It's the end of the Spring semester here, and that means that it's time to clean up the year's mess. Typically, this means disabling AD accounts for graduates, removing their network shares, etc. We have a monolithic home-grown VB program for this (gross, I know), but occasionally some oddities slip though the cracks.
One such oddity was the network folder of one of the computer science students. The path on the server looked like this:
except that it went on FOREVER. There we no files in place, there were no hard links or junctions in play. There were just a ton of folders of the same name nested inside of each other. I, literally, have no idea how the student was able to do this, but it happened.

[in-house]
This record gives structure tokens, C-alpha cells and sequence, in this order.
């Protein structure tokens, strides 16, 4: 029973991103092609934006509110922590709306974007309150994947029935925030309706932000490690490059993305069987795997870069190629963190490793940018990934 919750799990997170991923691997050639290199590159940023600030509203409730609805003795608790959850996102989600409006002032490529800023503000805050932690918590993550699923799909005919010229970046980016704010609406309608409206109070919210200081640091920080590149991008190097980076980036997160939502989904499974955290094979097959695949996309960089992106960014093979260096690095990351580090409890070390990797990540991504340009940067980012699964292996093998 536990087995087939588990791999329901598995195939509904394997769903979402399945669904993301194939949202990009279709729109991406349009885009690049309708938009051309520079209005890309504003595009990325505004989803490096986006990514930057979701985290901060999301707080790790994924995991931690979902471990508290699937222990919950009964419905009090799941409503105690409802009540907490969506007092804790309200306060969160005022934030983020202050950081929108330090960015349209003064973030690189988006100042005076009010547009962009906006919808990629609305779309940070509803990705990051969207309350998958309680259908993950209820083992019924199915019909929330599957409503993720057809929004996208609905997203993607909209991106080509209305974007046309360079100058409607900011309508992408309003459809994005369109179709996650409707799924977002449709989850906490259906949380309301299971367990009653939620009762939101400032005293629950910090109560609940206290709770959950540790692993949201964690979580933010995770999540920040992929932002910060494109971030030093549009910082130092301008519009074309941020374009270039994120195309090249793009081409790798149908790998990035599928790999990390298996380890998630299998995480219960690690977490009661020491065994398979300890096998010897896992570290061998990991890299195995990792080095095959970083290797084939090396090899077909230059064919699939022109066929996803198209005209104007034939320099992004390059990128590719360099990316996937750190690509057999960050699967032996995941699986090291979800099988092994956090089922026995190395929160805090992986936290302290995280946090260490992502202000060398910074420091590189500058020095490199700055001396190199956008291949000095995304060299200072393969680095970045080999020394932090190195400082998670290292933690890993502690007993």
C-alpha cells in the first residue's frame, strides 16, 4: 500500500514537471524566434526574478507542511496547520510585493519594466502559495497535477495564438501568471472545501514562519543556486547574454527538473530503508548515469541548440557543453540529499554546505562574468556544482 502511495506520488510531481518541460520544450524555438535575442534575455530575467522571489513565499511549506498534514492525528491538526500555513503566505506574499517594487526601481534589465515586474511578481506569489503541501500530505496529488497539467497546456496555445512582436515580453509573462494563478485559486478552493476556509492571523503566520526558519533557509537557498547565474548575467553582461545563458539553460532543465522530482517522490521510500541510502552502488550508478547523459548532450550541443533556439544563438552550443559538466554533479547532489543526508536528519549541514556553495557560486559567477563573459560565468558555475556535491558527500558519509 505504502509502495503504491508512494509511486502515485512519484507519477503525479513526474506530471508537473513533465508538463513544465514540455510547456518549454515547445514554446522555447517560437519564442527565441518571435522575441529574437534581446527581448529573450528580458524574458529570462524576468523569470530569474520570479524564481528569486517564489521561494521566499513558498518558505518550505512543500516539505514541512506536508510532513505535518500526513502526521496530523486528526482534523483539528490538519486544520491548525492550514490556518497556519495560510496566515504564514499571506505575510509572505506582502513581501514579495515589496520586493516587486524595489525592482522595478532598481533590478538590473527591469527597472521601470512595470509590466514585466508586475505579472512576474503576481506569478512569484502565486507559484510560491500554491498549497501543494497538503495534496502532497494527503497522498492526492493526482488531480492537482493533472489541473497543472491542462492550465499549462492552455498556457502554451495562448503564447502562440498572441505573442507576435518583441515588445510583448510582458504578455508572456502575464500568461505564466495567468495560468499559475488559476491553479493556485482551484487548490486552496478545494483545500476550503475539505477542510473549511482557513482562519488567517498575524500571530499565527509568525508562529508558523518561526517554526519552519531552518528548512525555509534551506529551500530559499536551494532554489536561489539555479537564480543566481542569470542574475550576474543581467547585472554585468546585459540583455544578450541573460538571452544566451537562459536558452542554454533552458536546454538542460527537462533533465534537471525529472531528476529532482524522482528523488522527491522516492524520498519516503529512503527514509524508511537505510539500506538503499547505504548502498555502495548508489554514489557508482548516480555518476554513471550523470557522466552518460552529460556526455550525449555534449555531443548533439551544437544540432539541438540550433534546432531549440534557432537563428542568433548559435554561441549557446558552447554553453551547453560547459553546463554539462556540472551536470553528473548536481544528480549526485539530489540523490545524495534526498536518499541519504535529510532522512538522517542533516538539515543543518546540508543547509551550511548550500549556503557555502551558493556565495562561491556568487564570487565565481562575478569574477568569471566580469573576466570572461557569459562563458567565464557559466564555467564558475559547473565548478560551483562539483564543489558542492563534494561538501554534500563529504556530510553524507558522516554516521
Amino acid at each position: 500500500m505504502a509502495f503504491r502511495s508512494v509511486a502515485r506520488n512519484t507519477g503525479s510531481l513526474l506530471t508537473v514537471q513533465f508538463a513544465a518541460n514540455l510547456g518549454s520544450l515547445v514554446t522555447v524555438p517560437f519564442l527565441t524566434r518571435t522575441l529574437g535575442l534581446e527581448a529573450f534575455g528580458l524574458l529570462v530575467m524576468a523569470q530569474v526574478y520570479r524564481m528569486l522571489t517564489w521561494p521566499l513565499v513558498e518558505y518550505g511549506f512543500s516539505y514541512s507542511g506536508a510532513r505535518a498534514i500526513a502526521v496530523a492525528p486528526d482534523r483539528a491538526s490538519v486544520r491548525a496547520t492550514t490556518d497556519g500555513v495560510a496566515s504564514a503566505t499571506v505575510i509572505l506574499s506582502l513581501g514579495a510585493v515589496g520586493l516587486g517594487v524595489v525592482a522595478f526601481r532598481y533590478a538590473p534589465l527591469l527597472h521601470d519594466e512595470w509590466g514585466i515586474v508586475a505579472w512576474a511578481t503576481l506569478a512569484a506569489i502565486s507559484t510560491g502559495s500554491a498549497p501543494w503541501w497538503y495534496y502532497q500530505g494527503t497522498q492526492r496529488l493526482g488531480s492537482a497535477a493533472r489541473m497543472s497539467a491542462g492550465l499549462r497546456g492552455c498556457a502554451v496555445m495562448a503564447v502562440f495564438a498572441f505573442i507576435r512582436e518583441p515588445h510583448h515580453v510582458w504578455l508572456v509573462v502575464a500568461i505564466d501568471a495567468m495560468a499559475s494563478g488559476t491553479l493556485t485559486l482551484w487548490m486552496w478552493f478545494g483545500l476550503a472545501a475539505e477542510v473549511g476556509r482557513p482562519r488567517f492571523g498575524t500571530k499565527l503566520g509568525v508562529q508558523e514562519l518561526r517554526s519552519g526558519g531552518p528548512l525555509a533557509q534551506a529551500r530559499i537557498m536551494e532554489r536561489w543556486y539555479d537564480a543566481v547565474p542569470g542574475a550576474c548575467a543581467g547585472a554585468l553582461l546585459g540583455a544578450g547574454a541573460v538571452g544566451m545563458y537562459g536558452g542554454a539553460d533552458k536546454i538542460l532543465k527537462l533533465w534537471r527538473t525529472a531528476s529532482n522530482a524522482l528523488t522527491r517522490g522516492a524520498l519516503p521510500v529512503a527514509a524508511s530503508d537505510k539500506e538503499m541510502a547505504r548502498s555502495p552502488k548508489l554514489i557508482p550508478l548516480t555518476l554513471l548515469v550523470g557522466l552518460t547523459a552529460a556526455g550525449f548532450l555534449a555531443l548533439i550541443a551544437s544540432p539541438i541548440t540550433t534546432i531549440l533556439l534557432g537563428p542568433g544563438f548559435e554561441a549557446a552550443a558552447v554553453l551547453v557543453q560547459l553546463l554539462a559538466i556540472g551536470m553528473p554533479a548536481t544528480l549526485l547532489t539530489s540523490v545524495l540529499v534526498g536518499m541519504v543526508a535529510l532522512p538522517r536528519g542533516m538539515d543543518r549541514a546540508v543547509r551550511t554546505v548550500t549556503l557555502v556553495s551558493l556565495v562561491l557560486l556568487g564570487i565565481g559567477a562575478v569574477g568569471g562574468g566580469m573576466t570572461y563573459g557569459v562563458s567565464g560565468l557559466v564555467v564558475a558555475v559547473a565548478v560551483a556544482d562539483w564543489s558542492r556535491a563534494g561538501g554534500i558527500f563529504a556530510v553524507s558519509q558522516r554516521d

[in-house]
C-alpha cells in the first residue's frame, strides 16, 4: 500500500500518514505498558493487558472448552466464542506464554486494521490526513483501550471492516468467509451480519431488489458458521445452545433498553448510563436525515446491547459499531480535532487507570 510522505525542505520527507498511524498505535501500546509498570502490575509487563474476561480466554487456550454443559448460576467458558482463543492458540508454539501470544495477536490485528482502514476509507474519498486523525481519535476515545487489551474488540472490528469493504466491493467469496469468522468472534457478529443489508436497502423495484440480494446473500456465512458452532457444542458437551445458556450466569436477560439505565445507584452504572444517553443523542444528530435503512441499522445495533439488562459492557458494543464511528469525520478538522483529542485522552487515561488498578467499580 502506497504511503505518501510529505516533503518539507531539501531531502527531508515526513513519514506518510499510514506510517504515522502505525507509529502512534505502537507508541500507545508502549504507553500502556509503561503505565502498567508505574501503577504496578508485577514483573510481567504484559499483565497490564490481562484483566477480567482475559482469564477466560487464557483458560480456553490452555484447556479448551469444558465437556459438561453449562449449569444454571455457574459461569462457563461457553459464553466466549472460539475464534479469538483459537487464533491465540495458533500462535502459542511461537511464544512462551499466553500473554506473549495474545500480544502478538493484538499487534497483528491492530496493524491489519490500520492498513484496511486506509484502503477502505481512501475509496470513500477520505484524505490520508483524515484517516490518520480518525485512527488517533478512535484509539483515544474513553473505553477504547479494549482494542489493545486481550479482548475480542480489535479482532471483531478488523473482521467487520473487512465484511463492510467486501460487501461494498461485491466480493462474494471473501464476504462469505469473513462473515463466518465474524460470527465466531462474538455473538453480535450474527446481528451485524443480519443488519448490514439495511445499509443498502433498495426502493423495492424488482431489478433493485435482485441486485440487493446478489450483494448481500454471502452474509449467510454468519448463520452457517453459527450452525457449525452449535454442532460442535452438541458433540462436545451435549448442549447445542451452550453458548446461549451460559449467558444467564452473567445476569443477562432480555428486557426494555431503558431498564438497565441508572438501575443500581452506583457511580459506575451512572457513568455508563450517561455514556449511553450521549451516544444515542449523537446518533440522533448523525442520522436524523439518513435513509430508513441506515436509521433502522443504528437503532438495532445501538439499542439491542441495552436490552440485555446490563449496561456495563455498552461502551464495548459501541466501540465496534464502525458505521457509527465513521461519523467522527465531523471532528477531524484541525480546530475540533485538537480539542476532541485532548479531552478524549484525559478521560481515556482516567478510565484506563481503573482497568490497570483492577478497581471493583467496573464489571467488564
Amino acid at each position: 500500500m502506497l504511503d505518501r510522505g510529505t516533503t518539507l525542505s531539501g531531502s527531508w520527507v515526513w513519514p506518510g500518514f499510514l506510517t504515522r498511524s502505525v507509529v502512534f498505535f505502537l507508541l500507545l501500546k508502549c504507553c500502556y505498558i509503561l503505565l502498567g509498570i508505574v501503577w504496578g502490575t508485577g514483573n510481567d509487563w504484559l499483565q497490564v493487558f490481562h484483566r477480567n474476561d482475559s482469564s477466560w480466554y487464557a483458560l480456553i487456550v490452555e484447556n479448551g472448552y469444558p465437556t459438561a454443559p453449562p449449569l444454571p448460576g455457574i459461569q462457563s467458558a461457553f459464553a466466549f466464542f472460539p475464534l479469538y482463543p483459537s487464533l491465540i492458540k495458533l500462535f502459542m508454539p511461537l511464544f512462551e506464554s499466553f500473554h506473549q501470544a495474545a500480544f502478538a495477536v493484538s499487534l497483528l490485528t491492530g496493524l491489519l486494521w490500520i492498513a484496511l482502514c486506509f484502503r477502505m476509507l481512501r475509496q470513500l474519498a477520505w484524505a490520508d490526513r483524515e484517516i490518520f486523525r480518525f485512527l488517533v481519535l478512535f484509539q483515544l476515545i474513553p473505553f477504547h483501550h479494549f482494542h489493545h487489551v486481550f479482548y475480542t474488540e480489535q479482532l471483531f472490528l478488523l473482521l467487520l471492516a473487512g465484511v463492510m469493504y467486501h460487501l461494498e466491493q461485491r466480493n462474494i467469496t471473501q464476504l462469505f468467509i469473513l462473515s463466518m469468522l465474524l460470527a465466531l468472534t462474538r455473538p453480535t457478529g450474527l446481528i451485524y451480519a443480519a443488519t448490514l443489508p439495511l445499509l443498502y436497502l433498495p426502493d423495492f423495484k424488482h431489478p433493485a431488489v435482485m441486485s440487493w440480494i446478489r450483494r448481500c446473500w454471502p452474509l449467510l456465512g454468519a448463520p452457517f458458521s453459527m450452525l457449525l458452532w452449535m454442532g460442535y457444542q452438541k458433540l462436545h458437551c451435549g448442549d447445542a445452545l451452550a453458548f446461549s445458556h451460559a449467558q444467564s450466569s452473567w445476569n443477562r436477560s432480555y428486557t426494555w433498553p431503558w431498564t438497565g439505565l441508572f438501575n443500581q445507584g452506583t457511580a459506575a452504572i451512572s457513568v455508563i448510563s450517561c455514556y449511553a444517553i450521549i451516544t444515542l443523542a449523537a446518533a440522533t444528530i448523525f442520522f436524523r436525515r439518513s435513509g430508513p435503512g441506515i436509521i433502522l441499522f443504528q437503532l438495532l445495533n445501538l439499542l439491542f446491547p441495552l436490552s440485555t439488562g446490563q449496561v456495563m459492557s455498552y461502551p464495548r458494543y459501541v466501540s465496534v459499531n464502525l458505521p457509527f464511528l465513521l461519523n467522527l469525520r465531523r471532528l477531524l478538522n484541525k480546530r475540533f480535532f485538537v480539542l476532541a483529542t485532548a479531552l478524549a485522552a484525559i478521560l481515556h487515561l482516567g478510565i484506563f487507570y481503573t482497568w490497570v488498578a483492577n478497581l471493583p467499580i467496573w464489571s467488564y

I tried navigating deep using \\?\E:\users\u\username\ blah blah blah, but even using that syntax, I couldn't delete it. After about an hour of trying to use subst (over and over), to shorten the path and trying to find a command-line delete tool that works with long file paths, I finally decided to give robocopy a try.
I ended up using the /mir switch to mirror an empty folder into the screwed up one. The command looked like this:
robocopy c:\empty e:\users\u\username\csc290 /mir
This took a little while to run, but eventually the top csc290 directory was emptied and I was able to delete the user's folder without a problem.